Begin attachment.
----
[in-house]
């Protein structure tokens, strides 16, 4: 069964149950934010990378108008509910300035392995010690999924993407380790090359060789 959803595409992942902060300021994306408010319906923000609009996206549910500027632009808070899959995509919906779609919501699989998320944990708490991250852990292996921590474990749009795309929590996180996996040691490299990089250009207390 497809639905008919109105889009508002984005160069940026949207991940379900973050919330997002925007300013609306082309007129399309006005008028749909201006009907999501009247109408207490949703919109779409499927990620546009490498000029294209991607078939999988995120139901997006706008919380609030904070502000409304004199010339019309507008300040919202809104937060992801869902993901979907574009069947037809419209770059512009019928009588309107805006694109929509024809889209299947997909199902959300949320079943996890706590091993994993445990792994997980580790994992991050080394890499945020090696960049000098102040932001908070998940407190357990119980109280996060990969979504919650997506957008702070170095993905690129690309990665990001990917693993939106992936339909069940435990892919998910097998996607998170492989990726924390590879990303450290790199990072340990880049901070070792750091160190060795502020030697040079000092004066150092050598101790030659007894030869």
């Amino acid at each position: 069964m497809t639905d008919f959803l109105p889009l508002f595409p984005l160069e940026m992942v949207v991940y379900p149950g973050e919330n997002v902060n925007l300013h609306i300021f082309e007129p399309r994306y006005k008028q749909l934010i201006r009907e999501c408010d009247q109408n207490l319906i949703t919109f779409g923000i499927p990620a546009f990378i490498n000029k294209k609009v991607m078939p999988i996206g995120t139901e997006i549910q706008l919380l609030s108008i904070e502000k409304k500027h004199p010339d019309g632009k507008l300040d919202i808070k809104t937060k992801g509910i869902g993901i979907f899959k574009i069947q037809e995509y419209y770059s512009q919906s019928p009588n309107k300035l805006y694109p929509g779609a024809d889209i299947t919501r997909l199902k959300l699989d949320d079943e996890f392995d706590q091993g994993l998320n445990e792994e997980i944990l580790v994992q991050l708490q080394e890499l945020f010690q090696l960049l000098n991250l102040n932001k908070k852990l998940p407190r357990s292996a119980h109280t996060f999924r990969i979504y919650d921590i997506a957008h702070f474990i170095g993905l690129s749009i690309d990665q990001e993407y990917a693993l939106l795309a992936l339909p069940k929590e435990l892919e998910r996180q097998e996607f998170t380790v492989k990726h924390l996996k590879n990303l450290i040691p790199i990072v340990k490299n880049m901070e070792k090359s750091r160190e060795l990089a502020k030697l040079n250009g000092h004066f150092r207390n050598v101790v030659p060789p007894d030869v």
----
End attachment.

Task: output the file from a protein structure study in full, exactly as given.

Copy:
[in-house]
């Protein structure tokens, strides 16, 4: 069964149950934010990378108008509910300035392995010690999924993407380790090359060789 959803595409992942902060300021994306408010319906923000609009996206549910500027632009808070899959995509919906779609919501699989998320944990708490991250852990292996921590474990749009795309929590996180996996040691490299990089250009207390 497809639905008919109105889009508002984005160069940026949207991940379900973050919330997002925007300013609306082309007129399309006005008028749909201006009907999501009247109408207490949703919109779409499927990620546009490498000029294209991607078939999988995120139901997006706008919380609030904070502000409304004199010339019309507008300040919202809104937060992801869902993901979907574009069947037809419209770059512009019928009588309107805006694109929509024809889209299947997909199902959300949320079943996890706590091993994993445990792994997980580790994992991050080394890499945020090696960049000098102040932001908070998940407190357990119980109280996060990969979504919650997506957008702070170095993905690129690309990665990001990917693993939106992936339909069940435990892919998910097998996607998170492989990726924390590879990303450290790199990072340990880049901070070792750091160190060795502020030697040079000092004066150092050598101790030659007894030869």
């Amino acid at each position: 069964m497809t639905d008919f959803l109105p889009l508002f595409p984005l160069e940026m992942v949207v991940y379900p149950g973050e919330n997002v902060n925007l300013h609306i300021f082309e007129p399309r994306y006005k008028q749909l934010i201006r009907e999501c408010d009247q109408n207490l319906i949703t919109f779409g923000i499927p990620a546009f990378i490498n000029k294209k609009v991607m078939p999988i996206g995120t139901e997006i549910q706008l919380l609030s108008i904070e502000k409304k500027h004199p010339d019309g632009k507008l300040d919202i808070k809104t937060k992801g509910i869902g993901i979907f899959k574009i069947q037809e995509y419209y770059s512009q919906s019928p009588n309107k300035l805006y694109p929509g779609a024809d889209i299947t919501r997909l199902k959300l699989d949320d079943e996890f392995d706590q091993g994993l998320n445990e792994e997980i944990l580790v994992q991050l708490q080394e890499l945020f010690q090696l960049l000098n991250l102040n932001k908070k852990l998940p407190r357990s292996a119980h109280t996060f999924r990969i979504y919650d921590i997506a957008h702070f474990i170095g993905l690129s749009i690309d990665q990001e993407y990917a693993l939106l795309a992936l339909p069940k929590e435990l892919e998910r996180q097998e996607f998170t380790v492989k990726h924390l996996k590879n990303l450290i040691p790199i990072v340990k490299n880049m901070e070792k090359s750091r160190e060795l990089a502020k030697l040079n250009g000092h004066f150092r207390n050598v101790v030659p060789p007894d030869v």